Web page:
Oct 19, 1988


GENEVA OCTOBER 17 (IFDA/CHAKRAVARTHI RAGHAVAN)óFeatures of agriculture in the third world are so greatly different and unique that no conceivable scenario of free trade could either promote economic development or raise general welfare levels in the third world, India has reportedly stressed.

The Indian view on the development dimensions of agriculture and what it implied in terms of agricultural trade policies and disciplines applicable to the third world, were reportedly presented orally last week at the Uruguay round negotiating group on agriculture.

The Indian delegate, Amb. S. P. Shukla, who spoke on this issue, is reported to have said that his delegation would elaborate and present these ideas in a paper over the next few days.

The paper is to be considered at the next meeting of the negotiating group, tentatively fixed for November 14-15.

While other delegates reportedly had no time to react or comment to the ideas presented by India, Brazil, a member of the Cairns Group of agricultural exporters, reportedly indicated that ideas on the lines of Indiaís was being considered within the Cairns Group and there could be further elaboration on this from the group.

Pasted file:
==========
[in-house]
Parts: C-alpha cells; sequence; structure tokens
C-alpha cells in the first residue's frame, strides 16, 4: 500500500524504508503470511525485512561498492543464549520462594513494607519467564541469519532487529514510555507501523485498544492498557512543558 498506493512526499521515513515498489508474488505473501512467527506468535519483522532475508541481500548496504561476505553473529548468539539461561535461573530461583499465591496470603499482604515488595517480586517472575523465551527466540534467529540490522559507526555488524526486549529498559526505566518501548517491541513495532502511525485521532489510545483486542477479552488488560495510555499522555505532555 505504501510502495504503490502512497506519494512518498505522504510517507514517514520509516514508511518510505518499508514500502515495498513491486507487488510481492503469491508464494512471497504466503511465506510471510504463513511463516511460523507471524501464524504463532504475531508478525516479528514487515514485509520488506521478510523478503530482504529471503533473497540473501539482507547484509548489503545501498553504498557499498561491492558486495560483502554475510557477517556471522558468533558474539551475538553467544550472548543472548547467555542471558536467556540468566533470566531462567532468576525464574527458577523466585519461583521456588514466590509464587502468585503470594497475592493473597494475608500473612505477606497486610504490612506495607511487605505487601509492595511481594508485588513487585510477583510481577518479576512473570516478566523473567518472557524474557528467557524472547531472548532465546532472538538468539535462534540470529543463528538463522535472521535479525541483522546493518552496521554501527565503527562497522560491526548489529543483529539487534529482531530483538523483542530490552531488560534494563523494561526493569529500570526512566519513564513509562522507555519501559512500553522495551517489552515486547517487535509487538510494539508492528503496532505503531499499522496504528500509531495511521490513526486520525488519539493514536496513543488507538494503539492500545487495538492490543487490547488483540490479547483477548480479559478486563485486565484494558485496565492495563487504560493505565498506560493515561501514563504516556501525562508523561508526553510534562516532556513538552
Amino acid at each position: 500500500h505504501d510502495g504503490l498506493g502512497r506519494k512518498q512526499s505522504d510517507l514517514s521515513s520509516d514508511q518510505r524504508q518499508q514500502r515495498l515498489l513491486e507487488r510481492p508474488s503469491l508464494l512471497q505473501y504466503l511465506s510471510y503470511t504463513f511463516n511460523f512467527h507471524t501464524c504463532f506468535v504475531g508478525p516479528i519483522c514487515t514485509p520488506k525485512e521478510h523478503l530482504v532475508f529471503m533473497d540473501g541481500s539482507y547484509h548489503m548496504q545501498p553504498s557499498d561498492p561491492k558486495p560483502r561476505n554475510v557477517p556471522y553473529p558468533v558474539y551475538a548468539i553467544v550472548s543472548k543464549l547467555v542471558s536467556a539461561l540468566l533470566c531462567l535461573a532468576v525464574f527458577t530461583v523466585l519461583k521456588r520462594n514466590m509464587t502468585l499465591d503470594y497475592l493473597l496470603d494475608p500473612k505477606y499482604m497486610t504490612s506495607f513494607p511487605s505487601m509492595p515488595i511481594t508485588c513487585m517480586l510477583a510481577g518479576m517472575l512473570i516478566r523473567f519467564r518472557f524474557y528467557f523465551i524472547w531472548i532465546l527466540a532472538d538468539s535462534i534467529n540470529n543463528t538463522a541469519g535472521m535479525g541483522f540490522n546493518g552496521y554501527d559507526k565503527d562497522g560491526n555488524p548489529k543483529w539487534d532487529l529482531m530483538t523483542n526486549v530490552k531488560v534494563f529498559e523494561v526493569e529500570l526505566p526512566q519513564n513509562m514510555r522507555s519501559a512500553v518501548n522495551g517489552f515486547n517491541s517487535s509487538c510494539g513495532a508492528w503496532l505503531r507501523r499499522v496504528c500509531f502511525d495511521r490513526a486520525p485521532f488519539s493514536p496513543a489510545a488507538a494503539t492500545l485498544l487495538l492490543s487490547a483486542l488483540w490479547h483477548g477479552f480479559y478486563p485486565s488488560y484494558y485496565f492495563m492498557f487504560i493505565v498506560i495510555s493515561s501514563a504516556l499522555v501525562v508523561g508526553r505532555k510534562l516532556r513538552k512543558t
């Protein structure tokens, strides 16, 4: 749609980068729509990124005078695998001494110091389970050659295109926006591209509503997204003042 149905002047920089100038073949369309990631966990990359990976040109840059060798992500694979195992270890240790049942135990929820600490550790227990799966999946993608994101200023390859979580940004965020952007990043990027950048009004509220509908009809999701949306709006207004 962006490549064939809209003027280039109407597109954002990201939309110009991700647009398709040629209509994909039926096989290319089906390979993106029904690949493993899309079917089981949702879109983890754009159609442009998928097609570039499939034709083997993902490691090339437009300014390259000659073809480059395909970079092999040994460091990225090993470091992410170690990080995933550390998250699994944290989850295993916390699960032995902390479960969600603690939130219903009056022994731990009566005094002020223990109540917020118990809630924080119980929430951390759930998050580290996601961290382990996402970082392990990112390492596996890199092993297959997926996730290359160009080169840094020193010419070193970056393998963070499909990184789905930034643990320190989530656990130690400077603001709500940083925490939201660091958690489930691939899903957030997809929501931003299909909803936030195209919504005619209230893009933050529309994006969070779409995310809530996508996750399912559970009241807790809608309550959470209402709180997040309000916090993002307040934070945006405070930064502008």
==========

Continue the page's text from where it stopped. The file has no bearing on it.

The development dimension, India reportedly told the agriculture group last week, should be fully elaborated and dealt with in any strengthened and operationally effect GATT disciplines on agriculture, and not treated merely as an issue to be solved through "exceptions", such as a longer time-frame.

India had first raised the development issue within the group in December 1987. Since then, a number of participants, industrial and third world, have adverted to it, with some of them relating their own proposals as likely to serve development too.

In a reference to these, India reportedly said that while some of the proposals and ideas had some resemblance to the development issue, they had sought to give a different meaning to "development".

The "specificity of agriculture" in the Nordic proposals was not the same thing as "development".

While Japanís "food security" idea had some relationship to prevention of hunger in the third world, it was not the equivalent of development.

Food security for industrial countries with large resources and access to world markets was much simpler, while for third world countries it had to be more comprehensive.

Development also could not be a function of time, and could not be solved by providing third world countries a longer time-frame to conform to general rules.

Agriculture played a special role in third world countries, and its characteristiques were vastly different from that in the industrial world.